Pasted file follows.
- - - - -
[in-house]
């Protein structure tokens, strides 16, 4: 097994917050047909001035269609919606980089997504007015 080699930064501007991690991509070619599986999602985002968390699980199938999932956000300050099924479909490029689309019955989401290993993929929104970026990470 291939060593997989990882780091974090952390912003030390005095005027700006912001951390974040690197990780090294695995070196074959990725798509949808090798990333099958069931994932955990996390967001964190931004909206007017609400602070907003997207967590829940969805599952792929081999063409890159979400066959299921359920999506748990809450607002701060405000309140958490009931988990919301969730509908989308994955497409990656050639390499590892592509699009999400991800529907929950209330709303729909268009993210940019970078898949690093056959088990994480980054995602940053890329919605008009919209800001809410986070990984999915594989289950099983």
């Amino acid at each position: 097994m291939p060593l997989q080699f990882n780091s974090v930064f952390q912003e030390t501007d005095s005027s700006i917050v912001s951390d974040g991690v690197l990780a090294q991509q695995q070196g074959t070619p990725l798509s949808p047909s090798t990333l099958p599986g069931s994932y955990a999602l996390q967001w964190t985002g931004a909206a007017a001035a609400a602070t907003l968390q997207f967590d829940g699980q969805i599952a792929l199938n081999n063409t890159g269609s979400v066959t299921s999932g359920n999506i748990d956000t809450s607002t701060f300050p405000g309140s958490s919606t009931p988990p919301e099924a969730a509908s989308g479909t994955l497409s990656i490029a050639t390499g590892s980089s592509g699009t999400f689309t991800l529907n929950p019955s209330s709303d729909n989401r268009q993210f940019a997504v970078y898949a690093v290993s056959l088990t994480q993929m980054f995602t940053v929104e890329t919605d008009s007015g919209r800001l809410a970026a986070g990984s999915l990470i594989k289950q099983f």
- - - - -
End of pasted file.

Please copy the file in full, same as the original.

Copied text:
[in-house]
């Protein structure tokens, strides 16, 4: 097994917050047909001035269609919606980089997504007015 080699930064501007991690991509070619599986999602985002968390699980199938999932956000300050099924479909490029689309019955989401290993993929929104970026990470 291939060593997989990882780091974090952390912003030390005095005027700006912001951390974040690197990780090294695995070196074959990725798509949808090798990333099958069931994932955990996390967001964190931004909206007017609400602070907003997207967590829940969805599952792929081999063409890159979400066959299921359920999506748990809450607002701060405000309140958490009931988990919301969730509908989308994955497409990656050639390499590892592509699009999400991800529907929950209330709303729909268009993210940019970078898949690093056959088990994480980054995602940053890329919605008009919209800001809410986070990984999915594989289950099983």
């Amino acid at each position: 097994m291939p060593l997989q080699f990882n780091s974090v930064f952390q912003e030390t501007d005095s005027s700006i917050v912001s951390d974040g991690v690197l990780a090294q991509q695995q070196g074959t070619p990725l798509s949808p047909s090798t990333l099958p599986g069931s994932y955990a999602l996390q967001w964190t985002g931004a909206a007017a001035a609400a602070t907003l968390q997207f967590d829940g699980q969805i599952a792929l199938n081999n063409t890159g269609s979400v066959t299921s999932g359920n999506i748990d956000t809450s607002t701060f300050p405000g309140s958490s919606t009931p988990p919301e099924a969730a509908s989308g479909t994955l497409s990656i490029a050639t390499g590892s980089s592509g699009t999400f689309t991800l529907n929950p019955s209330s709303d729909n989401r268009q993210f940019a997504v970078y898949a690093v290993s056959l088990t994480q993929m980054f995602t940053v929104e890329t919605d008009s007015g919209r800001l809410a970026a986070g990984s999915l990470i594989k289950q099983f």